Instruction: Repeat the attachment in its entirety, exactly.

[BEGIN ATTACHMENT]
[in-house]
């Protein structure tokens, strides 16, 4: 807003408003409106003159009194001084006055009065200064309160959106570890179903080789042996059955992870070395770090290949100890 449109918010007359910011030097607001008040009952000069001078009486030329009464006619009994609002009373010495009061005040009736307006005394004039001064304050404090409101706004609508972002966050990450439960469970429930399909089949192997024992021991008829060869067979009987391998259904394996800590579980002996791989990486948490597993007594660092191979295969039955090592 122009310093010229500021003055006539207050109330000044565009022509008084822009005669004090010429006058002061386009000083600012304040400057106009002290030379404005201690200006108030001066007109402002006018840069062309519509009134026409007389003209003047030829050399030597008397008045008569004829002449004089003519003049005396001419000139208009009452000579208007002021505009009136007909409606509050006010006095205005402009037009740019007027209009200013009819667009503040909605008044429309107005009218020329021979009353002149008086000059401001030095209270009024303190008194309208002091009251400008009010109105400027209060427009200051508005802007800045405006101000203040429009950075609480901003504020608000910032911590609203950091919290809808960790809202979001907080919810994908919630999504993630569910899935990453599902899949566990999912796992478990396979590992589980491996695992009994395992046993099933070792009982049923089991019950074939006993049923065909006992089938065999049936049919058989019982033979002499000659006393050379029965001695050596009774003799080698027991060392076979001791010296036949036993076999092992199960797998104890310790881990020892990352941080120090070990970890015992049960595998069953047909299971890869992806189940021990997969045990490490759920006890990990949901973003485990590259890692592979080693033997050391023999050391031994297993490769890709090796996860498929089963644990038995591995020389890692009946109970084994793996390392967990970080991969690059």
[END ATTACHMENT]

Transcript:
[in-house]
């Protein structure tokens, strides 16, 4: 807003408003409106003159009194001084006055009065200064309160959106570890179903080789042996059955992870070395770090290949100890 449109918010007359910011030097607001008040009952000069001078009486030329009464006619009994609002009373010495009061005040009736307006005394004039001064304050404090409101706004609508972002966050990450439960469970429930399909089949192997024992021991008829060869067979009987391998259904394996800590579980002996791989990486948490597993007594660092191979295969039955090592 122009310093010229500021003055006539207050109330000044565009022509008084822009005669004090010429006058002061386009000083600012304040400057106009002290030379404005201690200006108030001066007109402002006018840069062309519509009134026409007389003209003047030829050399030597008397008045008569004829002449004089003519003049005396001419000139208009009452000579208007002021505009009136007909409606509050006010006095205005402009037009740019007027209009200013009819667009503040909605008044429309107005009218020329021979009353002149008086000059401001030095209270009024303190008194309208002091009251400008009010109105400027209060427009200051508005802007800045405006101000203040429009950075609480901003504020608000910032911590609203950091919290809808960790809202979001907080919810994908919630999504993630569910899935990453599902899949566990999912796992478990396979590992589980491996695992009994395992046993099933070792009982049923089991019950074939006993049923065909006992089938065999049936049919058989019982033979002499000659006393050379029965001695050596009774003799080698027991060392076979001791010296036949036993076999092992199960797998104890310790881990020892990352941080120090070990970890015992049960595998069953047909299971890869992806189940021990997969045990490490759920006890990990949901973003485990590259890692592979080693033997050391023999050391031994297993490769890709090796996860498929089963644990038995591995020389890692009946109970084994793996390392967990970080991969690059």